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Politics and Government

Exploring Clinton And Trump's Weaknesses Heading Into November


Hillary Clinton's primary victories in New Jersey, New Mexico and here in California last night have clinched it for her. She is now the presumptive Democratic presidential nominee and will face off against Donald Trump.


And looking forward to the November vote, NPR's Asma Khalid has been digging into exit polling from the 2012 presidential election and factoring in how demographics have changed in battleground states. And she has an idea of the candidate's potential paths to victory. Hey, Asma.


GREENE: OK, so Asma, let's start with Donald Trump. What exactly were you looking at here?

KHALID: Well, I wanted to see what it would take for Donald Trump to win. And so what I did is, I looked at the levels of support that Mitt Romney had among different demographic groups in 2012 and then sort of matched it with 2016 demographics in a number of battleground states.

And it seems that - assuming sort of the levels of support that Mitt Romney had in all these battleground states remained the same for Latinos, for white women, for African-Americans - and it seems like if we bumped up white male turnout across the board by 2 percent and then also assume that Trump could win white men by about 4 percent more than Mitt Romney did, he could, theoretically, win and get to 270 electoral votes.

And I know that this is somewhat of a high bar, you know. But we did find he could realistically flip states like Ohio and Pennsylvania, which have gone Democrat in recent years. Both Ohio and Pennsylvania are traditional Rust Belt states that have larger, older, whiter populations.

GREENE: OK. But you said this relies on him doing as well as Romney did with other groups. You know, I think about women. I think about Latinos. Could Trump do as well as Romney did with those groups?

KHALID: You know, I've been talking to sort of activists and leaders and voters across different states. I don't get the sense that that seems very feasible for Donald Trump. I think, you know, let's take a state like Florida. He would need to do two things to win a state like Florida. He would need to boost white turnout. But at the same time, he really can't afford to do much worse than Mitt Romney did with Latinos in 2012. And then for some perspective - in Florida, Romney actually captured about 40 percent of Hispanic voters. And the Hispanic electorate in Florida today is actually larger than it was four years ago.

GREENE: Well, let's turn to the Democratic side now. I know that President Obama had this famous Obama coalition. He brought together this racially diverse group of voters, a lot of women, added a lot of young voters to the mix. I mean, is Hillary Clinton looking like she can hold onto that coalition?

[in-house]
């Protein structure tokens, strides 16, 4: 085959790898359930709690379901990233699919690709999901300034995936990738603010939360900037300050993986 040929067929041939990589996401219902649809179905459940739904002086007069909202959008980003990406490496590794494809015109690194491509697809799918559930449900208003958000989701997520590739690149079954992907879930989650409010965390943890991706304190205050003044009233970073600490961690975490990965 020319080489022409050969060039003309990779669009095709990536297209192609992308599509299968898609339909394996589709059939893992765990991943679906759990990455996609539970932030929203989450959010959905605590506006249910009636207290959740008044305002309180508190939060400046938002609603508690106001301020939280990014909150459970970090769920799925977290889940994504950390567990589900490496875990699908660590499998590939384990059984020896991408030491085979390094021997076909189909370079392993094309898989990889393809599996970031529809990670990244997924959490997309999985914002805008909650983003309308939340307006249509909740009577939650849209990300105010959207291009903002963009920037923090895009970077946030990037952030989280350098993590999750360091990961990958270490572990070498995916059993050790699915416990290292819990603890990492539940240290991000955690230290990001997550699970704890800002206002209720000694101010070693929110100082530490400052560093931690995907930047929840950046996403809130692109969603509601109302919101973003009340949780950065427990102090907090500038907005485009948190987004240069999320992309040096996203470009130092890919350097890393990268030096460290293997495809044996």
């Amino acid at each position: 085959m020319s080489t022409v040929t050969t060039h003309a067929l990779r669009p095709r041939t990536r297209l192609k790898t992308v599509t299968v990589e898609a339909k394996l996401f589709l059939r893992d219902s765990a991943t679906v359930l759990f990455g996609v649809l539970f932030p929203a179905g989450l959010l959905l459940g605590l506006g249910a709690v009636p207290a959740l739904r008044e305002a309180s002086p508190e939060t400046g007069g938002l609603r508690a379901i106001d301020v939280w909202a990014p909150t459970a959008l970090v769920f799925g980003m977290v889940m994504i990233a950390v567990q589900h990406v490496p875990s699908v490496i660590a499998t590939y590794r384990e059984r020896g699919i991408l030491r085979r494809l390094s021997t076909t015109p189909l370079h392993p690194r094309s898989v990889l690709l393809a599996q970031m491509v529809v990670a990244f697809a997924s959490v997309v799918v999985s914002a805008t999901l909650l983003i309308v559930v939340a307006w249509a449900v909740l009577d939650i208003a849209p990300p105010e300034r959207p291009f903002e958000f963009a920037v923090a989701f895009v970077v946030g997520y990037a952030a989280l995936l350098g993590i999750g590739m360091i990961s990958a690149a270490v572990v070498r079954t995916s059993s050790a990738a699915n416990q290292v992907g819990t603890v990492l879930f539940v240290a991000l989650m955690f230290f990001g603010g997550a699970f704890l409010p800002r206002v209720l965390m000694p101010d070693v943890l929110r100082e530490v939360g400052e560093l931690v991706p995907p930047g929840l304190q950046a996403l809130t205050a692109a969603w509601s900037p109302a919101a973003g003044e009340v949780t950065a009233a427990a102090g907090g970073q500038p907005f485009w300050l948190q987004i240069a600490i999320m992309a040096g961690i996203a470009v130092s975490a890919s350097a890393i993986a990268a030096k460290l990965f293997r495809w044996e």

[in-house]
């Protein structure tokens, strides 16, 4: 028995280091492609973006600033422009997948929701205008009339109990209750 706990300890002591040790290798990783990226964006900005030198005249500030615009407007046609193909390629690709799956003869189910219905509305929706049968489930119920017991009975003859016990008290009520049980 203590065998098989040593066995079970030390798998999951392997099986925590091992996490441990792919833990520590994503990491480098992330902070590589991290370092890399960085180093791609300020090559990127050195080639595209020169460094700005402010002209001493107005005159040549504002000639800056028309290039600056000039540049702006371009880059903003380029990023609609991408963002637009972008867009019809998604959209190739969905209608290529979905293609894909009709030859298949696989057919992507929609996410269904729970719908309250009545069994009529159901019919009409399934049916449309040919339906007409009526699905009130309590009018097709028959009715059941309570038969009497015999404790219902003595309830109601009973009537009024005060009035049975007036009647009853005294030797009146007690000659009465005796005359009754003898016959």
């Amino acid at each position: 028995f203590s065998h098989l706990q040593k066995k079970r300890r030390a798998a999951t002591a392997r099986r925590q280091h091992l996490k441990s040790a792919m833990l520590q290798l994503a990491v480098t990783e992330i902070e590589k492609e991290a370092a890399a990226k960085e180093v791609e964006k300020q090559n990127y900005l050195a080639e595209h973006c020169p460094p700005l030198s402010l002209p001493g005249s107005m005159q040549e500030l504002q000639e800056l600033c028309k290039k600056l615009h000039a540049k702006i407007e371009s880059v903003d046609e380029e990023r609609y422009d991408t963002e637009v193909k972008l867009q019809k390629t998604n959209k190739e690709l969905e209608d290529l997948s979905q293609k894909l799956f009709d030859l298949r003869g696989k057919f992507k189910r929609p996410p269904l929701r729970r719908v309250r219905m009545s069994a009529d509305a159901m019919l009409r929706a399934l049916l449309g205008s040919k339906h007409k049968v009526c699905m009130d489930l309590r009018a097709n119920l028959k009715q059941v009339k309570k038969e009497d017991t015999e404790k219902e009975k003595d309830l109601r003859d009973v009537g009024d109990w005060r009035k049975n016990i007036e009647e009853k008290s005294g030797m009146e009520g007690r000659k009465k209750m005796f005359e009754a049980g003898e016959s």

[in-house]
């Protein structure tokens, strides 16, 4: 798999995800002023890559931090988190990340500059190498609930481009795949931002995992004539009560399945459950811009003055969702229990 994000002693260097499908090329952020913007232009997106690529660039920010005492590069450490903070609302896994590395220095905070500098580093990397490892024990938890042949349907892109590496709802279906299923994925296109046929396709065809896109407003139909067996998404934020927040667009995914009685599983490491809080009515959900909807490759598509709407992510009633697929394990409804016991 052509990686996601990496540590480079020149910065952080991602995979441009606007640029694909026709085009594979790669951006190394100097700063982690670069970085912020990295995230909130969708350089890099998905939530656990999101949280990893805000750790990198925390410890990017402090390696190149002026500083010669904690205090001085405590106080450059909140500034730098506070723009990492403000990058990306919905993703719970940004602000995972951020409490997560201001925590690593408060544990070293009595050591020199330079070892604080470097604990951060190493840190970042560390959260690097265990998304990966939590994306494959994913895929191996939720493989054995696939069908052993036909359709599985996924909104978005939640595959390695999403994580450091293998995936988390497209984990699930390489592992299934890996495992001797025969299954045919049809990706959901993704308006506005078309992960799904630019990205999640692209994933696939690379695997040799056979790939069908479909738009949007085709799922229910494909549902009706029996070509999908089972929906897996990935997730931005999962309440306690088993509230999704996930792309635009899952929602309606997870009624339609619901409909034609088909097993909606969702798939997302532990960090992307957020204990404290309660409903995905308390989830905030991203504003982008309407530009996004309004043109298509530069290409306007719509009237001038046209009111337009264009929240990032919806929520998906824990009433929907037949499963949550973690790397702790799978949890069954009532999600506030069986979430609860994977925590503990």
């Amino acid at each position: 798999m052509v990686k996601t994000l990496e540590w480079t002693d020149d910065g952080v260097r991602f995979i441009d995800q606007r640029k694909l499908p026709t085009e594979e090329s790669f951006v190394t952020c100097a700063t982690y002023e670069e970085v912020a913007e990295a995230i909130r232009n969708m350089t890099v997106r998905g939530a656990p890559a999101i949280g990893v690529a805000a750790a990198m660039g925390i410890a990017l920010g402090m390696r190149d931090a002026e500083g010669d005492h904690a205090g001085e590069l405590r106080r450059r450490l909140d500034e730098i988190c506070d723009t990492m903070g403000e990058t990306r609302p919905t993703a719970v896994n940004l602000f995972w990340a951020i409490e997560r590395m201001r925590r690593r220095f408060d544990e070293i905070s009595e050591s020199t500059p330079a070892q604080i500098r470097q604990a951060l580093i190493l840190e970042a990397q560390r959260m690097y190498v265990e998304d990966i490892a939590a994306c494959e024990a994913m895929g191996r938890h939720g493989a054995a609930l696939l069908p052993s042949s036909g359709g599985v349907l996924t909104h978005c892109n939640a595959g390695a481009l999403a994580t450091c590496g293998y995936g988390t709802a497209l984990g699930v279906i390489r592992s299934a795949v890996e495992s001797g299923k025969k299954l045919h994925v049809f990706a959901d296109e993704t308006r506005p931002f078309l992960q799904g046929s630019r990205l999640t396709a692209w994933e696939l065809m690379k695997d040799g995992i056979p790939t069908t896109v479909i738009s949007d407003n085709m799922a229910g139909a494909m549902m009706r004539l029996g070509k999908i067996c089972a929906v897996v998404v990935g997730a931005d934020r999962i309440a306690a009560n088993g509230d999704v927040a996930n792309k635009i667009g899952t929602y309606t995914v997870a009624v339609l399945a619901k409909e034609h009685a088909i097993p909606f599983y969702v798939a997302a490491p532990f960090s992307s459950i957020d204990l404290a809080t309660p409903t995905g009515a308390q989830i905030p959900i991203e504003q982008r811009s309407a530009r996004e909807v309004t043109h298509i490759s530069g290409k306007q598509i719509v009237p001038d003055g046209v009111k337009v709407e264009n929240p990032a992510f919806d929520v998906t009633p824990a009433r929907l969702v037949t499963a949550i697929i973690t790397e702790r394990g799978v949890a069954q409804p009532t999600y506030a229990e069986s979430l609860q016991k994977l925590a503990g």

KHALID: Well, I think, let's start off sort of from the basic map of demographics, David (laughter). And that, I would say, actually gives Democrats a pretty clear advantage. You know, we're talking about a whole overall electorate that is browner than it has ever been. And to me, what's really interesting is states like Virginia, you know, which people tend to think of as battleground turf. When you look at demographics, a place like Virginia seems to be fairly convincingly Democrat because there's been a growing Asian and Latino population.

So, I think, for Hillary Clinton, the big question is going to be millennials. And so far, during the primary season, we've seen young voters overwhelmingly have chosen Hillary Clinton's rival Bernie Sanders. Research does indicate young voters are Democrats, through and through. And there's really no reason to think that they would suddenly become Republicans and support Donald Trump. But I think the big question is - will they turn out and support Hillary Clinton? You know, can she energize enough young voters, especially in states like North Carolina where we saw that young, African-American voters were really key to Barack Obama's victory in 2008?

GREENE: Well, so how is important is this? Is that a huge, huge problem for her that could really cost her the election?

KHALID: Well, I think part of that depends on if she could make up those votes from somewhere else. It seems like women, white women in particular, could be her safety net. Barack Obama actually lost white women by 14 points four years ago. And there's a possibility that Hillary Clinton could shrink that gap.

I would say, you know, she does not need to win white women as a whole. But if she can do marginally better, I would say, she could clear a path to victory. And that's really key in a state like Ohio, where some of the modeling that I was doing showed that just a 1 percent change in how white women vote could flip the state one direction over another.

GREENE: All right, Asma, thanks a lot.

KHALID: You're welcome.

GREENE: That's NPR's Asma Khalid talking to us about the demographics as we head towards the general election in November. Transcript provided by NPR, Copyright NPR.

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